Lately, Johnson has struggled leading up to the Chase and it appears to be happening again, this time because of crashes in two consecutive events – one resulting in a DNF – that have significantly closed the gap between the No. 48 and Clint Bowyer in the standings.

Another exhibit of Johnson’s bad luck entering the Chase was the Atlanta race last September in which the Lowes Chevrolet wrecked out after 269 laps.


Denny Hamlin’s inability to return to pre-spinal injury form has been an evolving story since it became clear that the JGR driver wasn’t his usual fast self, and new details are still emerging to shed light on why Hamlin is, well, cold.

Chronic back pain continues to be a problem for the recovering Hamlin, to the extent that “daily life is miserable”, according to FOX Sports writer Lee Spencer. This could help to explain why Hamlin seems alright over short runs, as illustrated by his pole award and 23 laps led at Bristol, but isn’t there when it counts most.

The No. 11 Toyota Camry cut a tire with 52 laps remaining and sent Hamlin speeding uncontrollably into other cars, collecting Keselowski and several others. He then had to deal with an angry Kevin Harvick upon returning to the pits for a damage assessment.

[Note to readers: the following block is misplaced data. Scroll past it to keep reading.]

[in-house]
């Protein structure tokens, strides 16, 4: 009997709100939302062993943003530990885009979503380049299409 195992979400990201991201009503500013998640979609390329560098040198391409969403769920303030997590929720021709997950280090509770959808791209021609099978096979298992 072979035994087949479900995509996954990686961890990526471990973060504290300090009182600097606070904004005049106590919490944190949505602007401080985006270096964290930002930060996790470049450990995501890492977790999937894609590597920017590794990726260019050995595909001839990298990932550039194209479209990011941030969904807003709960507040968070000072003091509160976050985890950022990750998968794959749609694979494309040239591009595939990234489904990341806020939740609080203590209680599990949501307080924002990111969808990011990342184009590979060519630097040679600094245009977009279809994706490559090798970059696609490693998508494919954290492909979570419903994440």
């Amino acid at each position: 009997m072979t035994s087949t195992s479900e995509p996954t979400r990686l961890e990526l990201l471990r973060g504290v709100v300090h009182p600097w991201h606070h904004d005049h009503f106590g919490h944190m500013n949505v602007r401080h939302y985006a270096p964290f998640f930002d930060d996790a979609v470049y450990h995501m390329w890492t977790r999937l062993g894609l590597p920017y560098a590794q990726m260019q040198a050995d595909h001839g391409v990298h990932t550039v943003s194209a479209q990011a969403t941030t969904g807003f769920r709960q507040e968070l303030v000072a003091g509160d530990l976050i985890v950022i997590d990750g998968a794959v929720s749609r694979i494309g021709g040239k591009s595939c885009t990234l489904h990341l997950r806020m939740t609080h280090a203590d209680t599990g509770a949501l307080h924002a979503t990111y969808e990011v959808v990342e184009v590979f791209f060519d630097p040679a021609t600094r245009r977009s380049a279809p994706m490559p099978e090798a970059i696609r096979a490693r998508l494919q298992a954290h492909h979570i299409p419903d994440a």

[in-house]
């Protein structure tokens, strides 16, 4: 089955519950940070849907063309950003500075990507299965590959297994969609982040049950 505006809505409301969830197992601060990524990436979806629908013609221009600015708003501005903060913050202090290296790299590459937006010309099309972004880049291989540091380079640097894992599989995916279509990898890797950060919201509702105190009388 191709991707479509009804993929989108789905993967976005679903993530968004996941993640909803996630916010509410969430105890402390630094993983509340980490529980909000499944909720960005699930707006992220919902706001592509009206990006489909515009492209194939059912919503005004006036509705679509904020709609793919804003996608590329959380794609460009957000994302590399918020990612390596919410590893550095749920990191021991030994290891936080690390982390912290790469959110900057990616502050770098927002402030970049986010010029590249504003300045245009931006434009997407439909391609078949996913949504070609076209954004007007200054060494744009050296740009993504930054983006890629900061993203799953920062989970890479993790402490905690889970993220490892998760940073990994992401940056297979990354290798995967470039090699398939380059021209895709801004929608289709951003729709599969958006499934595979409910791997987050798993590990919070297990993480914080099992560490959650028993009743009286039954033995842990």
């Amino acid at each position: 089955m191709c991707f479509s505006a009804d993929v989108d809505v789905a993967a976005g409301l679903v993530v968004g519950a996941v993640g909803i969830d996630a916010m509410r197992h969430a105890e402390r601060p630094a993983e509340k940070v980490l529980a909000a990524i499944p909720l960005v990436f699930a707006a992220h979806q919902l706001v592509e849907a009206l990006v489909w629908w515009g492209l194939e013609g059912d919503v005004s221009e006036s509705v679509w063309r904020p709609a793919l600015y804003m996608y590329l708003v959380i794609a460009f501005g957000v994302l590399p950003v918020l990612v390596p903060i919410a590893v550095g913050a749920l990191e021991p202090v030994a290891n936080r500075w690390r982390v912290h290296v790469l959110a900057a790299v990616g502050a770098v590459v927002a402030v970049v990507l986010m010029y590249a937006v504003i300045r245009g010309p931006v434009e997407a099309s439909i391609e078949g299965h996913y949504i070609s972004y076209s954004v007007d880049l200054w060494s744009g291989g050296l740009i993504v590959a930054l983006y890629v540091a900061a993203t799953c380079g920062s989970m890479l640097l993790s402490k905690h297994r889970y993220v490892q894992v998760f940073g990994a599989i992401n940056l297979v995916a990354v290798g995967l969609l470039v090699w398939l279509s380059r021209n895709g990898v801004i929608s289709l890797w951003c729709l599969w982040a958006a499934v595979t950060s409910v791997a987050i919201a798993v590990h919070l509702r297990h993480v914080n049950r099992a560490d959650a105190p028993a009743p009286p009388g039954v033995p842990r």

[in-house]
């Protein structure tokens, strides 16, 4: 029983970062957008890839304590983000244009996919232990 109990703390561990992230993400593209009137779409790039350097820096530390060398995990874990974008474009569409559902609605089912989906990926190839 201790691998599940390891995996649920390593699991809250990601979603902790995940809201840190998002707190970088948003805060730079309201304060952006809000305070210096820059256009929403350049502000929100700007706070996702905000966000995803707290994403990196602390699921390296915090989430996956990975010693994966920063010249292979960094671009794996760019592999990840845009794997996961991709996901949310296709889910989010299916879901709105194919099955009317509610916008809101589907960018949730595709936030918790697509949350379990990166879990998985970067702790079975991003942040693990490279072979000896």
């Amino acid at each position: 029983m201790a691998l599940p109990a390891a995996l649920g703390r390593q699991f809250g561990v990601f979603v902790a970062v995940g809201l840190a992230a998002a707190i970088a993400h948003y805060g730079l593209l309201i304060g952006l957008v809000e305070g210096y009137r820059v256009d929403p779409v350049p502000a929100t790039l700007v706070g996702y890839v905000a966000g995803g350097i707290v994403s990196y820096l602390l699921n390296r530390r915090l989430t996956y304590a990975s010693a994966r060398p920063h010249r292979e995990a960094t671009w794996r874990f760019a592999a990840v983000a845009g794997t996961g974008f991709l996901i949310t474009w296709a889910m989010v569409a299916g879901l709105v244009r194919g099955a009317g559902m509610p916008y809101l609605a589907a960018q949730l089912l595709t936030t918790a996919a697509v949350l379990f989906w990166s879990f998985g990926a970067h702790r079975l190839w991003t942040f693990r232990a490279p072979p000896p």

If Hamlin’s pain continues it could distract him enough to cause even more problems through the final 12 races. After that, surgery still remains a possibility, but Hamlin appears ready to weigh all of the options available to him.

Saturday wasn’t a good day to be a Truex. Martin Truex Jr. and his brother Ryan each encountered unwanted finishes at Bristol.

Martin was among those involved in the wreck that included Hamlin, Harvick, Keselowski and others, and never returned to the track after going to the garage with extensive damage. The DNF knocks the No. 56 machine outside of the Top 10, forcing the Michael Waltrip Racing driver to rely on his win at Sonoma for the time being.

Ryan Truex had a Sprint Cup debut not to remember. After qualifying 18th in James Finch’s No. 51 Chevrolet, Ryan appeared overmatched, brushing the wall early before hitting it hard enough to end his night on Lap 39.

His older brother will give it another go at Atlanta this weekend, where a repeat of last season’s fourth-place effort would likely move Martin back into a safer position in the standings.

Contact Brad Morgan

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Magnus Canyon
08/27/2013 11:14 AM

Johnson needs to drive HARDER! Otherwise he will BREAK his championship hopes! IT will come down to whether his wife has a baby at the Chicago race.

08/27/2013 12:09 PM

If I were a betting person in Vegas, I’d put my money on the 48 to win in Atlanta.

His ego has taken a beating and he’ll be out for the kill. Same with Chad.

They’ll have that “magic formula” working….it’s invisible to the inspectors.